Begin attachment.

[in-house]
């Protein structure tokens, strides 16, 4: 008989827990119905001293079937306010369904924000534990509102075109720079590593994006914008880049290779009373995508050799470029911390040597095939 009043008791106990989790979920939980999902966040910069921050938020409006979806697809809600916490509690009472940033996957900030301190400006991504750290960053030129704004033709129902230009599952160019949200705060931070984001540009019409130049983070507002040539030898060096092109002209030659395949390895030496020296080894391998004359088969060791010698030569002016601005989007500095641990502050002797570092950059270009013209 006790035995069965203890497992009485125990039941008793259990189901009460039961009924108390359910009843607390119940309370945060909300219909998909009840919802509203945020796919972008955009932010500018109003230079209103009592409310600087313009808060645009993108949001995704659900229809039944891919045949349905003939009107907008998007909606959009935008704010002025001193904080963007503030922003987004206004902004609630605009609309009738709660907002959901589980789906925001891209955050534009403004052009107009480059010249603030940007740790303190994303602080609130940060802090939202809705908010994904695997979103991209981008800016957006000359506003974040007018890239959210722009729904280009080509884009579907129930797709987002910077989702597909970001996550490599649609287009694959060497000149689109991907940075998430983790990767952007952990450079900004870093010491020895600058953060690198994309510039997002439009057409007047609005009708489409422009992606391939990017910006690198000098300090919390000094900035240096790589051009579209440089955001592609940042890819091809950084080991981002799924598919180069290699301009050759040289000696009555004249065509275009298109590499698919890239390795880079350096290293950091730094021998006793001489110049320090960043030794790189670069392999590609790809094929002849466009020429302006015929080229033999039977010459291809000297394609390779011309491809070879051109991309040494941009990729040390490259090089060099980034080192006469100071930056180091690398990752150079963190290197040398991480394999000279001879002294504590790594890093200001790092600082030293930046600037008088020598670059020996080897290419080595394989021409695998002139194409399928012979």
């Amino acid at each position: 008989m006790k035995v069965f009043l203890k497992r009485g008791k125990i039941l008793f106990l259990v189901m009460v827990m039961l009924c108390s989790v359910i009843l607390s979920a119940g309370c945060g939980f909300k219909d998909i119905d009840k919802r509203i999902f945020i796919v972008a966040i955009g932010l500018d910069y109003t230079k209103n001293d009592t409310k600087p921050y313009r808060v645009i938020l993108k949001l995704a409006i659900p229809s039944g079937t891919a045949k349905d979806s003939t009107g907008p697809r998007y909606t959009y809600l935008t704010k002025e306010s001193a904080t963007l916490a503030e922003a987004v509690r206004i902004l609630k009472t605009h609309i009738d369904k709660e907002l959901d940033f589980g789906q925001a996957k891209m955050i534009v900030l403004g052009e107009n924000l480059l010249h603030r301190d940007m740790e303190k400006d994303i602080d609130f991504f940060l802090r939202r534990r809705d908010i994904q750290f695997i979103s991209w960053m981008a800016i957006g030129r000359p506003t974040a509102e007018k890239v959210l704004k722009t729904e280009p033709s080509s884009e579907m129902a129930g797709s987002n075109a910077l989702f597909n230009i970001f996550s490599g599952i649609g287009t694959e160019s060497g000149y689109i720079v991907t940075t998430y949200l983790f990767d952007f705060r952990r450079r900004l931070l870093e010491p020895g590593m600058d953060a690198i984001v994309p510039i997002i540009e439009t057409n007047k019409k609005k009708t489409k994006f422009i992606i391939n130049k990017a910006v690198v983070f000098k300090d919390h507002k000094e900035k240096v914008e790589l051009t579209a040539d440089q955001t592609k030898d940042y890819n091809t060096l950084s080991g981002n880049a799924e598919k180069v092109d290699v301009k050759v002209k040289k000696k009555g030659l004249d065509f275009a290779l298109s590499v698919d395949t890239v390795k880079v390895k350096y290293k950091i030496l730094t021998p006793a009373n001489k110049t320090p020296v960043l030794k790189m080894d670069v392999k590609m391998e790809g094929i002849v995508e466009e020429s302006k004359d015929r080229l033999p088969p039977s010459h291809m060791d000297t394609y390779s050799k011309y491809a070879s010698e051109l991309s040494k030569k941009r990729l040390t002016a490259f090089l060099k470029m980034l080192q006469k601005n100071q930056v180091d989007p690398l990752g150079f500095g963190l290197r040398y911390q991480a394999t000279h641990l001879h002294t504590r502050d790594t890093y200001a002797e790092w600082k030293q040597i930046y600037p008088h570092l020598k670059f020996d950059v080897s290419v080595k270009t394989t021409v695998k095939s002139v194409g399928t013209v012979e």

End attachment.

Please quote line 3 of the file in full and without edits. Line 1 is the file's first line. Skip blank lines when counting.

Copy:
């Amino acid at each position: 008989m006790k035995v069965f009043l203890k497992r009485g008791k125990i039941l008793f106990l259990v189901m009460v827990m039961l009924c108390s989790v359910i009843l607390s979920a119940g309370c945060g939980f909300k219909d998909i119905d009840k919802r509203i999902f945020i796919v972008a966040i955009g932010l500018d910069y109003t230079k209103n001293d009592t409310k600087p921050y313009r808060v645009i938020l993108k949001l995704a409006i659900p229809s039944g079937t891919a045949k349905d979806s003939t009107g907008p697809r998007y909606t959009y809600l935008t704010k002025e306010s001193a904080t963007l916490a503030e922003a987004v509690r206004i902004l609630k009472t605009h609309i009738d369904k709660e907002l959901d940033f589980g789906q925001a996957k891209m955050i534009v900030l403004g052009e107009n924000l480059l010249h603030r301190d940007m740790e303190k400006d994303i602080d609130f991504f940060l802090r939202r534990r809705d908010i994904q750290f695997i979103s991209w960053m981008a800016i957006g030129r000359p506003t974040a509102e007018k890239v959210l704004k722009t729904e280009p033709s080509s884009e579907m129902a129930g797709s987002n075109a910077l989702f597909n230009i970001f996550s490599g599952i649609g287009t694959e160019s060497g000149y689109i720079v991907t940075t998430y949200l983790f990767d952007f705060r952990r450079r900004l931070l870093e010491p020895g590593m600058d953060a690198i984001v994309p510039i997002i540009e439009t057409n007047k019409k609005k009708t489409k994006f422009i992606i391939n130049k990017a910006v690198v983070f000098k300090d919390h507002k000094e900035k240096v914008e790589l051009t579209a040539d440089q955001t592609k030898d940042y890819n091809t060096l950084s080991g981002n880049a799924e598919k180069v092109d290699v301009k050759v002209k040289k000696k009555g030659l004249d065509f275009a290779l298109s590499v698919d395949t890239v390795k880079v390895k350096y290293k950091i030496l730094t021998p006793a009373n001489k110049t320090p020296v960043l030794k790189m080894d670069v392999k590609m391998e790809g094929i002849v995508e466009e020429s302006k004359d015929r080229l033999p088969p039977s010459h291809m060791d000297t394609y390779s050799k011309y491809a070879s010698e051109l991309s040494k030569k941009r990729l040390t002016a490259f090089l060099k470029m980034l080192q006469k601005n100071q930056v180091d989007p690398l990752g150079f500095g963190l290197r040398y911390q991480a394999t000279h641990l001879h002294t504590r502050d790594t890093y200001a002797e790092w600082k030293q040597i930046y600037p008088h570092l020598k670059f020996d950059v080897s290419v080595k270009t394989t021409v695998k095939s002139v194409g399928t013209v012979e």